On the other hand, the Pacific is also been where my worst surf trips have occurred. I've learnt to accept that Fiji is not for me. I've been beaten up on the Coral coast, stranded in Kandavu and skunked at Frigates. In fact on each of my two last trips, close friends have passed away back home. It's a horrible thing being in another country working when something bad has happened at home. I don't want more mates to die, so I don't go to Fiji.
That said there were a lot of laughs on these disaster tours. Around the Kava bowl in 2001 is my old and dangerous Partner in Crime Steven Luff, Mikey Phillips and Stu. It's at the now defunct Frigates camp, actually we had all our cash stolen from that camp while were were out in the boat. The surf sucked that trip.
To make amends, the next year Mikey Phillips, Nick Tansely, Tony Schaffer and I went up again, this time to score Kandavu. It was even worse. Got this shot of Mikey at 1-2 foot Wilkes though!
Tonga is regarded as super fickle. But I've always had good luck there. This is Maz the year he qualified for the World Tour, 2001. It was a great trip staying at Ha'atafu with the Burling family, as always looking after us. It was a big trip Maz Quinn, Marc Morre, Motu Mataa, Jordan Barley, Eddie Tongalaui, Nick Macrae, Matt McNeil plus a couple of others I just can't recall- sorry fellas.
Maz 2002 at Burleigh Beach Towers, above the venue of his first World Tour Event. He made the 1/4s, his highest placing that year. I always remind him it was because I was there, it is how it works. Rik, Paige, Billy, just saying guys, just saying.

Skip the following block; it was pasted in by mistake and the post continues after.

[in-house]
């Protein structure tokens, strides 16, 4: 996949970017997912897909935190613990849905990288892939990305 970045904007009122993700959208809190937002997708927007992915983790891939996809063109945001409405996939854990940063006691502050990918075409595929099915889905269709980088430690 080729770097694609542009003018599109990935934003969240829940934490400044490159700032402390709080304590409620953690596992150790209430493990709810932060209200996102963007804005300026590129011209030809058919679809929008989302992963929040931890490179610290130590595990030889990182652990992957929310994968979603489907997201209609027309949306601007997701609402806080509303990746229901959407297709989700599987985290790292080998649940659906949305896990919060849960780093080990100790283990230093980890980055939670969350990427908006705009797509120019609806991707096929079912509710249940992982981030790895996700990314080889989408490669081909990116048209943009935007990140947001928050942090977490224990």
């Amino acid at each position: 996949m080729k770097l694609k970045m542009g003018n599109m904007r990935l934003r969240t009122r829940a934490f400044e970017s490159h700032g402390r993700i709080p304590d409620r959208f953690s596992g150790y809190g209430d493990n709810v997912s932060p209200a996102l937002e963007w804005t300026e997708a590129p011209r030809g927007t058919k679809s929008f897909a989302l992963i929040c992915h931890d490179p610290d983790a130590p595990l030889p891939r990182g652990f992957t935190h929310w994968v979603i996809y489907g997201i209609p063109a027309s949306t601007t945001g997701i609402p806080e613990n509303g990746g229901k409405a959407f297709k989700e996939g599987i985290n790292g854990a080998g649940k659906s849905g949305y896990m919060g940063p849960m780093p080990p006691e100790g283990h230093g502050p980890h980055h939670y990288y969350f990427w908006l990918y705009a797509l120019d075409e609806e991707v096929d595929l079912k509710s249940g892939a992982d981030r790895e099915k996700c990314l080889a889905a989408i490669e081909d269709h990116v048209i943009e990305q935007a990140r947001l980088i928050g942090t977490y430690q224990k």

Speaking of OZ. In 2003 Luke Harwood spearheaded a tradition that would last for the following 5 years until I left the magazine. The Annual Rusty roady on the Eastcoast of Aussie. Without exception we scored good waves every trip. Luke and Justin Souter were the lynch pins of these tours. They both did an amazing job of making the trips easy for me, they made them fun. The fun happened after the job was done and we knew we had good images in the can. We'd alternate years in between flying into Sydney and driving north, or flying into Coolangatta and heading south. There are just so many uncrowded options once you get away from the big population bases.
Justin and Luke of the first Rusty tour... ohh this motorhome actually caught on fire! A metal egg holder shorted out the junction box. It was heavy!
Souty, shadow play on point... you can't stop looking at it now I've mentioned it aye.
Jos Kennings, Tahiti In 2003. Budgets for photo trips really started to come into play around this time. Surf trips changed, not better, not worse, just different. Previous to this surf trips where kind of cobbled together with whoever could go, they'd largely be the surfer self funding their own trip and working in with me where'd we go. In 2002-3 the brands now had the budget to send an entire team away on the photoshoot.
My publisher still paid my costs and wage, in part in order for there to be a distinction and hopefully make it clear we had editorial control. I don't think it really translated too well. Everyone on these trips had fun and there was still an element of challenge and exploration. But there was a shift in expectations from the sponsor/brand. For a magazine and a photographer it's a slippery side. The surfers now were on the company's ticket, so they were there to work it, the photojournalistic reportage of a surf trip like that is different. I think the best editorial comes from trips where the participants are almost un-expected parings.
Blair Stewart same session, same roll of film.
Sam Willis and Jos at the end of the road, Tahiti 2003
Ben Kennings, Teahupoo 2004 top and bottom
Regardless of those nuances, with winter's firm embrace, just where would you rather be? yep in that boat with BK I reckon too!
From The Bookstore
Ohhh, feeling all nostalgic and yearning for yesteryears now? Well have I got the book for you! There are still a couple of boxes- and I do mean only a few- of PhotoCPL- New Zealand Surfing Photography 1991-2008 left. Get retro! Get PhotoCPL! Check it out HERE